Summer Book Blogging

I think I’ve read more in the past two weeks than I have over the entire semester.

…Kind of. I was reading a lot of poetry and essays, so it wasn’t as though I wasn’t reading; I just wasn’t reading books. I have made my way through the following since May 14th:

  • “A Wild Sheep Chase” by Haruki Murakami (reread)
  • “Welcome to Night Vale” by Joseph Fink and Jeffrey Cranor
  • “These Heroic, Happy Dead” by Luke Mogelson (short stories)
  • “An Unattractive Vampire” by Jim McDoniel
  • “The Road” by Cormac McCarthy
  • “The Astronaut Wives Club” by Lily Koppel

I am currently reading “Vampires in the Lemon Grove,” which is a collection of short stories by Karen Russell. Since the time that I’ve been spending reading is typically downtime during subbing (lunch, prep, and that one day where I had a full day of study hall), I’d say I’ve been making pretty good headway, especially since I really hadn’t been reading significantly for a while.

That sounds bad. Let me rephrase it.

Generally speaking, the reading that I have done over the past four years was primarily connected to school. I read a lot in the time frame because I needed to read specific plays and novels, and that isn’t a bad thing, and I think it’s totally reasonable to count the books you read for classes as part of your reading experience. You got through them, didn’t you? And sometimes, you might even have enjoyed them. I think there has only been about one or two books that I had to read in college that I didn’t like, and at least one of them was for a non-English course.

But when you’re taking six courses and at least four of those courses have you scheduled to read at least four major works (with significant work attached to them), there isn’t a lot of time for personal reading. Some people still managed. In freshman year, I think I might have tried, but it was easier for me to decompress from the more serious literature I was engaging with by bulk-consuming comics about superheroes and, occasionally, baseball.

When I was doing my student teaching, I was still trying to get into a reasonable swing of coming up with lessons and grading and reading things that I hadn’t thought about in a serious way since high school. I’m trying to think of full novels or books that I managed to finish; the ones I remember are “What I Talk About When I Talk About Running,” “Men at Arms,” “Captive Prince,” and “The Life Engineered.” I know Fall 2015 was more productive, reading-wise, but I was only taking four classes (the fewest I had ever taken).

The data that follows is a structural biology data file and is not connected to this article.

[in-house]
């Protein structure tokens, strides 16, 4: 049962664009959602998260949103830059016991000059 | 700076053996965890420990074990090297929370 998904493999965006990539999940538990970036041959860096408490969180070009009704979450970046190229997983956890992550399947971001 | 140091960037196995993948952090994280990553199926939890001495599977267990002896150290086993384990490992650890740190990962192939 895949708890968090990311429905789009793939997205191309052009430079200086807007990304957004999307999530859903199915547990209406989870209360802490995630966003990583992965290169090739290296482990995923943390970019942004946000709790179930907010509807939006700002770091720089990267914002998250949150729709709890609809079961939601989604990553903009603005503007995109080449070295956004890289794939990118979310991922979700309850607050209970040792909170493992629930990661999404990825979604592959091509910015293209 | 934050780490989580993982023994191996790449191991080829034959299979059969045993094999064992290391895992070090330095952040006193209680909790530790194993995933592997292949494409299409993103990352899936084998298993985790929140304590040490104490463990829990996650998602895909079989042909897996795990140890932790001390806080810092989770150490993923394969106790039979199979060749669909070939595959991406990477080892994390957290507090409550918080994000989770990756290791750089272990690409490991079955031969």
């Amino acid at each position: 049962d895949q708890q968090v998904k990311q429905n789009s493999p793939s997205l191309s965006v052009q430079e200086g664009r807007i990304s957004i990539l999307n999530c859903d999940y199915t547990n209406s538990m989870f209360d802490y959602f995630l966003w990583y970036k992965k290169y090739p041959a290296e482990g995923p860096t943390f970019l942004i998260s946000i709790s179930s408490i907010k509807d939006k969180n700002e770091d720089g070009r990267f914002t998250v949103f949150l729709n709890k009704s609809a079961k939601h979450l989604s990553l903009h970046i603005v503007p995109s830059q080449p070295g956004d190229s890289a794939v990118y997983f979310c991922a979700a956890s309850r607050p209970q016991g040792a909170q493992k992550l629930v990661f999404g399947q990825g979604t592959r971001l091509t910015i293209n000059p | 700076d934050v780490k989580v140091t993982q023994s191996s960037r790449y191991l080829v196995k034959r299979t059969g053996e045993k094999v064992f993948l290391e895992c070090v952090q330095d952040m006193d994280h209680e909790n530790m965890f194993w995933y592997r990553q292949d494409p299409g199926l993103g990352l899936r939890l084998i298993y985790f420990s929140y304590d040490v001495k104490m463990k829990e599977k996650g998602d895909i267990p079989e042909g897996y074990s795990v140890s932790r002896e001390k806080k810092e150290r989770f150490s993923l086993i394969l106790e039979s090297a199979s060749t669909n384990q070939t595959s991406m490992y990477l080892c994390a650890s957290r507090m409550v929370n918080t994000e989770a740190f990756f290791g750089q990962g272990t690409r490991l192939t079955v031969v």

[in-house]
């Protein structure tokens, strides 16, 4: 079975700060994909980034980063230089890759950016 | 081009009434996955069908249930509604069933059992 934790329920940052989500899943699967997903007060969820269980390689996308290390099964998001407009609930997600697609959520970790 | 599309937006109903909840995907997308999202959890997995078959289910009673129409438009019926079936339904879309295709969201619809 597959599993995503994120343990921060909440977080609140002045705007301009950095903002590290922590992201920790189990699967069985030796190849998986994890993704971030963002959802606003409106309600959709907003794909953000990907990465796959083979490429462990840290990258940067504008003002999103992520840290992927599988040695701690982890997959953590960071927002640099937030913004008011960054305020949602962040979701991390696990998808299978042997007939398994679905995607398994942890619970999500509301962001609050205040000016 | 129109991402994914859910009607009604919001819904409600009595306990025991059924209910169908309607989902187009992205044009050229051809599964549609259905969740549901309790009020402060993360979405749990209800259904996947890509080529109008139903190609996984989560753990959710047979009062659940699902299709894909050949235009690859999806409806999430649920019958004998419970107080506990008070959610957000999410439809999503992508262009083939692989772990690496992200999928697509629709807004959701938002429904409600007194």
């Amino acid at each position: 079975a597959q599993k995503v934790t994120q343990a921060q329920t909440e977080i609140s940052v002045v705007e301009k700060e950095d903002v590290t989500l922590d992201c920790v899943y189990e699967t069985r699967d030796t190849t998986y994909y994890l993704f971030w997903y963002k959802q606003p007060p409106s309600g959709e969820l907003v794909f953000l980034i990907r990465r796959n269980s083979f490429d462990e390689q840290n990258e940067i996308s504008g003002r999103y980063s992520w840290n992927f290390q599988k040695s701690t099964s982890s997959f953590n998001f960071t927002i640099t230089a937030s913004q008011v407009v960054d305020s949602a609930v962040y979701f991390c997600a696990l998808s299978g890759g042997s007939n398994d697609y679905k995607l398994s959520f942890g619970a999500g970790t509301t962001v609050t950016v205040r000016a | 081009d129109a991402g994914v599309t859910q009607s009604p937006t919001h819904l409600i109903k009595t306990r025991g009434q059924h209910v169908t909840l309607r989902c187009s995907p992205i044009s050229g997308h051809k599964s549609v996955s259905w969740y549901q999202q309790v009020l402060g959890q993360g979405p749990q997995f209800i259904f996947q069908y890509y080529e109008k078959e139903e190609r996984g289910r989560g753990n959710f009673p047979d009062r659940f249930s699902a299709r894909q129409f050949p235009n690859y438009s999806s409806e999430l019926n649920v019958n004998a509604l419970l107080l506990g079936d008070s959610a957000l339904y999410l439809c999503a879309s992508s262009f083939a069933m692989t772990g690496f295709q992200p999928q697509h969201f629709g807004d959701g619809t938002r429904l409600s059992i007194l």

Not to brag, but I can get through a book pretty quickly, as long as it’s a good book and it isn’t too complicated. “The Martian” only took me about three hours. That all comes down to practice, and I’m considerably out of it. At 22 years old, I’m not racing my classmate James to finish the sixth Harry Potter book first–I’m just trying to make up for lost time.

I have a summer reading list of books I probably should re-familiarize myself with before I start teaching anywhere, based on local school curriculum and suggestions from the Common Core website. I haven’t looked at it in favor of getting through the books on my shelves that I haven’t read yet.

In the interest in me saving money (and keeping in mind my impeding relocation), I won’t let myself buy another book until I’ve finished reading all the ones I already have.

As long as I keep substitute teaching, though, that might not be all that difficult a task.


Author: jillboger

Part time writer. Editor-in-Chief for the Bridge volume 13, former EIC for The Odyssey at BSU. My glasses protect my secret identity.

2 thoughts on “Summer Book Blogging”

  1. I totally understand this. When I was in school I only read because I had to, and now I’m back to reading because I love it. Such a difference! It seems like we may have similar book interests. Check out my page for my book goals, etc 🙂 Maybe we can chat books!


    1. I mean, in school I was lucky enough to read things that I mostly enjoyed (I’ll try any genre at least once), but it’s difficult when you’re reading for a purpose versus reading just because.

      Liked by 1 person

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